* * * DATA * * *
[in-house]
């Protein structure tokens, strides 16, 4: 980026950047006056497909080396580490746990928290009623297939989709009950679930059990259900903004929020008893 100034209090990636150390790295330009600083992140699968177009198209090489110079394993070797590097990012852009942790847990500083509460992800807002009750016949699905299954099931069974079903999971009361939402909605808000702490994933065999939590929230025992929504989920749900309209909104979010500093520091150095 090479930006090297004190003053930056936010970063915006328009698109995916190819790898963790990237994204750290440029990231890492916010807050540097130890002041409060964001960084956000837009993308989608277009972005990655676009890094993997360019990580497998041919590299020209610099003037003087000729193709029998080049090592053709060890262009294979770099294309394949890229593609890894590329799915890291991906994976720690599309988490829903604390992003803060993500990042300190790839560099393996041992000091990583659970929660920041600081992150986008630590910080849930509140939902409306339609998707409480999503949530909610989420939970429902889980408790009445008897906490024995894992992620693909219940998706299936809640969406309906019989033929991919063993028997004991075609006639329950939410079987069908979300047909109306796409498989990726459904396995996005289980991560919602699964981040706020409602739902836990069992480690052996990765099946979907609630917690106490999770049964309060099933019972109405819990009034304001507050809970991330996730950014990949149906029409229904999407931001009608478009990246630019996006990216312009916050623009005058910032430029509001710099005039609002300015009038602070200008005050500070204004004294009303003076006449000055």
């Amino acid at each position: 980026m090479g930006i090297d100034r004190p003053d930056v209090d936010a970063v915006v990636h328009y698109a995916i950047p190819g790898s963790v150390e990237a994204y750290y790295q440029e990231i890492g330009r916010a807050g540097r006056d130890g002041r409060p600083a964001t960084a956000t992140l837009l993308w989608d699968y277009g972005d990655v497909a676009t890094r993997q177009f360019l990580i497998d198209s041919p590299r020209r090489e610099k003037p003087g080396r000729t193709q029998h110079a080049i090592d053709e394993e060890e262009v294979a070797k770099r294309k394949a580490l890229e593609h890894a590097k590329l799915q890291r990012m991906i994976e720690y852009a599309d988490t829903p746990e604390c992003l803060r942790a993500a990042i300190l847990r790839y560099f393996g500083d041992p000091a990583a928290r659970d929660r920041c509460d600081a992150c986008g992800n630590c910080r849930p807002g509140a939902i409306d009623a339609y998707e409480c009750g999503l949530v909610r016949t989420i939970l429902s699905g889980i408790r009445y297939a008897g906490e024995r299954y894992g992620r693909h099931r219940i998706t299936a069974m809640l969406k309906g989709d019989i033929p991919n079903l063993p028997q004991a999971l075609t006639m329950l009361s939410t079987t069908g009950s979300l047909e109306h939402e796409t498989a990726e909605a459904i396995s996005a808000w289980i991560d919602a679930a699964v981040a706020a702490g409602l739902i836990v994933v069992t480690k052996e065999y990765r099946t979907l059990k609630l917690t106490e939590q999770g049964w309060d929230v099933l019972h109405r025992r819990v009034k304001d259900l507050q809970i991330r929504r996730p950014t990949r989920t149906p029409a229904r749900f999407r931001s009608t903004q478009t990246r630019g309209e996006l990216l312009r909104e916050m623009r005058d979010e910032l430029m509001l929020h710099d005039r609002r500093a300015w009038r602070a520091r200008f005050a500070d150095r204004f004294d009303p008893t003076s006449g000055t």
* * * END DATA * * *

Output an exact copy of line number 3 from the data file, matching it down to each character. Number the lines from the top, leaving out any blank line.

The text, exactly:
């Amino acid at each position: 980026m090479g930006i090297d100034r004190p003053d930056v209090d936010a970063v915006v990636h328009y698109a995916i950047p190819g790898s963790v150390e990237a994204y750290y790295q440029e990231i890492g330009r916010a807050g540097r006056d130890g002041r409060p600083a964001t960084a956000t992140l837009l993308w989608d699968y277009g972005d990655v497909a676009t890094r993997q177009f360019l990580i497998d198209s041919p590299r020209r090489e610099k003037p003087g080396r000729t193709q029998h110079a080049i090592d053709e394993e060890e262009v294979a070797k770099r294309k394949a580490l890229e593609h890894a590097k590329l799915q890291r990012m991906i994976e720690y852009a599309d988490t829903p746990e604390c992003l803060r942790a993500a990042i300190l847990r790839y560099f393996g500083d041992p000091a990583a928290r659970d929660r920041c509460d600081a992150c986008g992800n630590c910080r849930p807002g509140a939902i409306d009623a339609y998707e409480c009750g999503l949530v909610r016949t989420i939970l429902s699905g889980i408790r009445y297939a008897g906490e024995r299954y894992g992620r693909h099931r219940i998706t299936a069974m809640l969406k309906g989709d019989i033929p991919n079903l063993p028997q004991a999971l075609t006639m329950l009361s939410t079987t069908g009950s979300l047909e109306h939402e796409t498989a990726e909605a459904i396995s996005a808000w289980i991560d919602a679930a699964v981040a706020a702490g409602l739902i836990v994933v069992t480690k052996e065999y990765r099946t979907l059990k609630l917690t106490e939590q999770g049964w309060d929230v099933l019972h109405r025992r819990v009034k304001d259900l507050q809970i991330r929504r996730p950014t990949r989920t149906p029409a229904r749900f999407r931001s009608t903004q478009t990246r630019g309209e996006l990216l312009r909104e916050m623009r005058d979010e910032l430029m509001l929020h710099d005039r609002r500093a300015w009038r602070a520091r200008f005050a500070d150095r204004f004294d009303p008893t003076s006449g000055t």